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Newsweek poll: Kerry leads Bush by 7 points
Updated: 2004-04-12 09:04

After weeks of increasingly violent news from Iraq, presumptive Democratic nominee Sen. John Kerry of Massachusetts now leads the president in a two-way trial heat by seven points (50 percent to 43 percent), according to the latest Newsweek poll.

U.S. Democratic presidential candidate Senator John Kerry (L) (D-MA) leaves after Easter Mass at the Paulist Center in Boston, Massachusetts April 11, 2004. [Reuters]
Even after adding independent candidate Ralph Nader to the hypothetical race, Kerry enjoys a four-point lead (46 percent to 42 percent), with Nader drawing 4 percent of the vote.

Meanwhile, just 36 percent of those polled say they are satisfied with "the way things are going in this country." More than half (59 percent) say they are dissatisfied. And while President George W. Bush¡¯s job approval rating remains steady at 49 percent, where it has been since the end of January, the president's favorability ratings are lower than they¡¯ve ever been. Forty-eight percent of those polled view Bush favorably, down four points over last month. Kerry¡¯s ratings remain unchanged at 51 percent favorable.

At least half of those polled disapprove of Bush¡¯s handling of the economy (55 percent versus 41 percent approving) and Iraq (51 percent versus 44 percent). And while 59 percent approve of his handling of terrorism and homeland security, that number is down from 70 percent earlier this year.

Highly awaited testimony this week by national-security adviser Condoleezza Rice before an independent commission investigating the September 11, 2001, attacks has had limited impact on public opinion. Fifty-six percent of Americans said they paid at least some attention to her testimony. But a majority of those polled said the testimony either did not make a difference in their opinion of Bush¡¯s handling of terrorism (43 percent) or couldn¡¯t say (18 percent) what effect it had.

Twenty-one percent say Rice¡¯s testimony made them more likely to feel the Bush administration did everything it could to alleviate the threat; 15 percent are less likely to feel that way. A clear majority (60 percent) believes the administration underestimated the threat of terror attacks on U.S. soil, but more hold the Clinton administration responsible (24 percent) than feel Bush¡¯s team was to blame (18 percent).

U.S. President George W. Bush waves as he walks with his father, former President George Bush from the Marine One helicopter as they arrive at Fort Hood army base in Texas, April 11, 2004. Bush, along with his parents and other members of his family attended an Easter Sunday Church service at a chapel within army base in central Texas. [Reuters]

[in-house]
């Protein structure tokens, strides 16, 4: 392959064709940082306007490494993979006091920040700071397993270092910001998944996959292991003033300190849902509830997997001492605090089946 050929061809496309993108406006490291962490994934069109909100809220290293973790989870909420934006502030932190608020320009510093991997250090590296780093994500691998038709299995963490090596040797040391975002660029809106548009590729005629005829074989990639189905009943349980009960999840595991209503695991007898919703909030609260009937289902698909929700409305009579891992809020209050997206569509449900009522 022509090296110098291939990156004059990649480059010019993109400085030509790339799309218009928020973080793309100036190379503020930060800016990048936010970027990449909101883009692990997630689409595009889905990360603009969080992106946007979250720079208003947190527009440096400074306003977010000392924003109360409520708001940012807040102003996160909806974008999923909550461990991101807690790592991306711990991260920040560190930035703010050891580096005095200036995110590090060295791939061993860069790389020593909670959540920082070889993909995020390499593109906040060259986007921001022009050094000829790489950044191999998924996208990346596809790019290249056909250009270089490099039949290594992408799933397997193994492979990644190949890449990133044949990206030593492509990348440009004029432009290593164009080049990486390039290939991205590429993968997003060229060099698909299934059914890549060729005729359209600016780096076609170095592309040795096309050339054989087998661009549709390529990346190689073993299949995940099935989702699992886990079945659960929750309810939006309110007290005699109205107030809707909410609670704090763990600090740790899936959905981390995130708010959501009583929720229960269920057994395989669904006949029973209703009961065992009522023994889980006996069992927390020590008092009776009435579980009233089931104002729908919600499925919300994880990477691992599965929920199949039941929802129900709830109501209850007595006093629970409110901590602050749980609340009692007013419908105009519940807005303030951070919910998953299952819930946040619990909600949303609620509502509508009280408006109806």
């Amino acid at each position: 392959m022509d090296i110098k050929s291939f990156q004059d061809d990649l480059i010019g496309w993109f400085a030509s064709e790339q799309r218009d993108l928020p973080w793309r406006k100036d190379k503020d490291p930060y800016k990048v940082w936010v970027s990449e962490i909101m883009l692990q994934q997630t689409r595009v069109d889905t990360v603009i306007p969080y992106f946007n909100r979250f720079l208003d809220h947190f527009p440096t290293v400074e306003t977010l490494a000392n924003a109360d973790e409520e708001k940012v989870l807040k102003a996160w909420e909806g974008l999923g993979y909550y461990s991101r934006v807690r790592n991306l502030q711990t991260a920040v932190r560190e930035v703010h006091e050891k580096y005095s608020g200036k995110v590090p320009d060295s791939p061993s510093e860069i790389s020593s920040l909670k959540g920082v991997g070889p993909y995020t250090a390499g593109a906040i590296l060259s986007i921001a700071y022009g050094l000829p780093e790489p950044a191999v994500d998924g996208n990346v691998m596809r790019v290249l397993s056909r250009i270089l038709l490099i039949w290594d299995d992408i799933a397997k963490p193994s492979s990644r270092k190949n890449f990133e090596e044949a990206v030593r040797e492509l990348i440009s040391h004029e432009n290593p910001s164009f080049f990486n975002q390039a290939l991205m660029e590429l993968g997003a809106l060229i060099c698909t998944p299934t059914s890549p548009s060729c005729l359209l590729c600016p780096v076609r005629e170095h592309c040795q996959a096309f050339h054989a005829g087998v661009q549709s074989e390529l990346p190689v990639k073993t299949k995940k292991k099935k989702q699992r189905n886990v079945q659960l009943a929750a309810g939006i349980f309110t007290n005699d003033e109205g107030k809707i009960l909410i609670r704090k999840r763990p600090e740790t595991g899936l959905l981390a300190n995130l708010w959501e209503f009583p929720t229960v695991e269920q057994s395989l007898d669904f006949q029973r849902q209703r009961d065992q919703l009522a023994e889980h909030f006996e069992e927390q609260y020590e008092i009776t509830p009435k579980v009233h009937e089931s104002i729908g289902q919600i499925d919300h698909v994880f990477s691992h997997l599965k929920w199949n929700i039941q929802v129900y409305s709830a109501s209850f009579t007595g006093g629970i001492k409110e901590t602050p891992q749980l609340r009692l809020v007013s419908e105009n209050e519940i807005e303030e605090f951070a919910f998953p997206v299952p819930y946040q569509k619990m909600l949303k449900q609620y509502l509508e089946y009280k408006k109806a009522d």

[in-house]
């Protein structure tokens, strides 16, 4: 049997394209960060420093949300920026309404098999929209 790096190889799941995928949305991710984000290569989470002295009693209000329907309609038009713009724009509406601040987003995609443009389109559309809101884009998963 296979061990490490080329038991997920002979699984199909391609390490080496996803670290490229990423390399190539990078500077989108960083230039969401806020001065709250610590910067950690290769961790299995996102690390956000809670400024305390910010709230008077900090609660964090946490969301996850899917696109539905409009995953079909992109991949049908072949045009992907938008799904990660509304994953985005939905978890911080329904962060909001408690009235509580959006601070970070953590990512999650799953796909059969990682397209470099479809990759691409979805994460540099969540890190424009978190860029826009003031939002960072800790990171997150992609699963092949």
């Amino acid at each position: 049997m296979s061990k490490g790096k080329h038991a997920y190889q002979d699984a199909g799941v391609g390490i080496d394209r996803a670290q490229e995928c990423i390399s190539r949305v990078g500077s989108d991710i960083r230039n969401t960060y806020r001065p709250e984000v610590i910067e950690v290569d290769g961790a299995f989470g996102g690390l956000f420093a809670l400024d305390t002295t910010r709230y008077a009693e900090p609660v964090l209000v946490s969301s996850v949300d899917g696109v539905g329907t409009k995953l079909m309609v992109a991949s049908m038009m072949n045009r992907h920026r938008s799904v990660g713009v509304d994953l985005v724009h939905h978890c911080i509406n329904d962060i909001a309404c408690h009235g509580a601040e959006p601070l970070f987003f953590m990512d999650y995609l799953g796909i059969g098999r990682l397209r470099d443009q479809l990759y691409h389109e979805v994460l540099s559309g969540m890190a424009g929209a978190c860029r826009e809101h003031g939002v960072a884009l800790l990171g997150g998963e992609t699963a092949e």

Response to Rice¡¯s testimony broke down along party lines: About two-thirds (64 percent) of Republicans felt that Rice was forthcoming in her answers and exactly half felt the commissioners were too partisan in their questioning. Nearly half (45 percent) of registered Democrats believe the questioning was fair and half (52 percent) also felt her testimony had little effect on their opinion of the Bush administration. Half (52 percent) of all Americans are more likely to lay the blame with the FBI and CIA for intelligence failures leading up to 9/11 and only a quarter (25 percent) of those polled think lack of focus by the administration played a more important role than those failures.

Gruesome images of murdered American civilians in Iraq may be making the public increasingly queasy about military involvement there. Nearly half (46 percent, up from 39 percent in January) of Americans say they are either ¡°not too¡± or ¡°not at all¡± confident that the United States will ever be able to bring democracy to Iraq, and 40 percent are very concerned that Iraq will become ¡°another Vietnam.¡±

Americans are also increasingly concerned that by invading Iraq, the Bush administration has increased the risk that large numbers of people will be killed or injured in a future terrorist attack on the United States. Forty-two percent of those polled now share that concern, whereas just 28 percent of those polled at the end of the last year were similarly worried. Exactly half of those polled feel that the June 30th deadline for handing power over to Iraq should not be extended. Still, 57 percent remain confident that the Bush administration did the right thing in going to Iraq and 63 percent would support sending more troops if necessary.

For the Newsweek poll, Princeton Survey Research Associates interviewed 1,005 adults aged 18 and older April 8 and 9 by telephone. The margin of error is plus or minus 3 percentage points.

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Newsweek poll: Kerry leads Bush by 7 points


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